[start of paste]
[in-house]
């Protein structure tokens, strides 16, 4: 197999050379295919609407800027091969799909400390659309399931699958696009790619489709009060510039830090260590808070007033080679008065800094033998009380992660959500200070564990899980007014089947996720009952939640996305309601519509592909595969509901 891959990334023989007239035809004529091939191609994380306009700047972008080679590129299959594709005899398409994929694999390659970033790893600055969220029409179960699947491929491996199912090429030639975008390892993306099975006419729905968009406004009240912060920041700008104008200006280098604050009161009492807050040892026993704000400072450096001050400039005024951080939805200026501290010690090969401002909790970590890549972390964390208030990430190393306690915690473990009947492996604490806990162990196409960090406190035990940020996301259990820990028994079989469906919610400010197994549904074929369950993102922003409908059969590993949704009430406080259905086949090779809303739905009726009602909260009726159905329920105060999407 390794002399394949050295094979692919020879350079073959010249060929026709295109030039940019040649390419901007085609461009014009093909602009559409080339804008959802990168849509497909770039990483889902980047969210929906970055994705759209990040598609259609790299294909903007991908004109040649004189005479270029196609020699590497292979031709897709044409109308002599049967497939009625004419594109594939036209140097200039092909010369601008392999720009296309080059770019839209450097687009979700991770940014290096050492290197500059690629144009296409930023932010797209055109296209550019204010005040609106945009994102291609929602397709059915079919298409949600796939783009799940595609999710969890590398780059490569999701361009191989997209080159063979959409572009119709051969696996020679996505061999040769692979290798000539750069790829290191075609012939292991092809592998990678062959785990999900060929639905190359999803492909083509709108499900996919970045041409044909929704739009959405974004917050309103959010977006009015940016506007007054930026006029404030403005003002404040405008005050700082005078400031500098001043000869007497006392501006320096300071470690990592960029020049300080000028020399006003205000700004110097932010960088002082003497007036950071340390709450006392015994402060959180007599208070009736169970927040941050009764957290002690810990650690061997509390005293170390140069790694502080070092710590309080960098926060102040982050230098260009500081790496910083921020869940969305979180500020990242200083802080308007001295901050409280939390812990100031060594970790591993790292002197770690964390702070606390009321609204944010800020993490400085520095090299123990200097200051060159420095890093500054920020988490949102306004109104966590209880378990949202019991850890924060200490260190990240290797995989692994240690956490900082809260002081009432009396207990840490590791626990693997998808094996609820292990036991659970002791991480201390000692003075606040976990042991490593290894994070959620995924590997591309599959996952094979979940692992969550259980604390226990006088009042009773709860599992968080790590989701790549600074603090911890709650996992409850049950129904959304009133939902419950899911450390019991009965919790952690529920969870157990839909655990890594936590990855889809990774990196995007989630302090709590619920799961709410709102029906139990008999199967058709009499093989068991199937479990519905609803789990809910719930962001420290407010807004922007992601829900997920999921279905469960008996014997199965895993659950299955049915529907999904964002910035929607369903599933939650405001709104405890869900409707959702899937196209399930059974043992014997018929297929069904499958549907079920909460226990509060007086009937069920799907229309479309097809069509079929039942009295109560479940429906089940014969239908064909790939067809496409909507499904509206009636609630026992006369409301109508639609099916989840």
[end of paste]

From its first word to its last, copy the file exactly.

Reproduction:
[in-house]
């Protein structure tokens, strides 16, 4: 197999050379295919609407800027091969799909400390659309399931699958696009790619489709009060510039830090260590808070007033080679008065800094033998009380992660959500200070564990899980007014089947996720009952939640996305309601519509592909595969509901 891959990334023989007239035809004529091939191609994380306009700047972008080679590129299959594709005899398409994929694999390659970033790893600055969220029409179960699947491929491996199912090429030639975008390892993306099975006419729905968009406004009240912060920041700008104008200006280098604050009161009492807050040892026993704000400072450096001050400039005024951080939805200026501290010690090969401002909790970590890549972390964390208030990430190393306690915690473990009947492996604490806990162990196409960090406190035990940020996301259990820990028994079989469906919610400010197994549904074929369950993102922003409908059969590993949704009430406080259905086949090779809303739905009726009602909260009726159905329920105060999407 390794002399394949050295094979692919020879350079073959010249060929026709295109030039940019040649390419901007085609461009014009093909602009559409080339804008959802990168849509497909770039990483889902980047969210929906970055994705759209990040598609259609790299294909903007991908004109040649004189005479270029196609020699590497292979031709897709044409109308002599049967497939009625004419594109594939036209140097200039092909010369601008392999720009296309080059770019839209450097687009979700991770940014290096050492290197500059690629144009296409930023932010797209055109296209550019204010005040609106945009994102291609929602397709059915079919298409949600796939783009799940595609999710969890590398780059490569999701361009191989997209080159063979959409572009119709051969696996020679996505061999040769692979290798000539750069790829290191075609012939292991092809592998990678062959785990999900060929639905190359999803492909083509709108499900996919970045041409044909929704739009959405974004917050309103959010977006009015940016506007007054930026006029404030403005003002404040405008005050700082005078400031500098001043000869007497006392501006320096300071470690990592960029020049300080000028020399006003205000700004110097932010960088002082003497007036950071340390709450006392015994402060959180007599208070009736169970927040941050009764957290002690810990650690061997509390005293170390140069790694502080070092710590309080960098926060102040982050230098260009500081790496910083921020869940969305979180500020990242200083802080308007001295901050409280939390812990100031060594970790591993790292002197770690964390702070606390009321609204944010800020993490400085520095090299123990200097200051060159420095890093500054920020988490949102306004109104966590209880378990949202019991850890924060200490260190990240290797995989692994240690956490900082809260002081009432009396207990840490590791626990693997998808094996609820292990036991659970002791991480201390000692003075606040976990042991490593290894994070959620995924590997591309599959996952094979979940692992969550259980604390226990006088009042009773709860599992968080790590989701790549600074603090911890709650996992409850049950129904959304009133939902419950899911450390019991009965919790952690529920969870157990839909655990890594936590990855889809990774990196995007989630302090709590619920799961709410709102029906139990008999199967058709009499093989068991199937479990519905609803789990809910719930962001420290407010807004922007992601829900997920999921279905469960008996014997199965895993659950299955049915529907999904964002910035929607369903599933939650405001709104405890869900409707959702899937196209399930059974043992014997018929297929069904499958549907079920909460226990509060007086009937069920799907229309479309097809069509079929039942009295109560479940429906089940014969239908064909790939067809496409909507499904509206009636609630026992006369409301109508639609099916989840």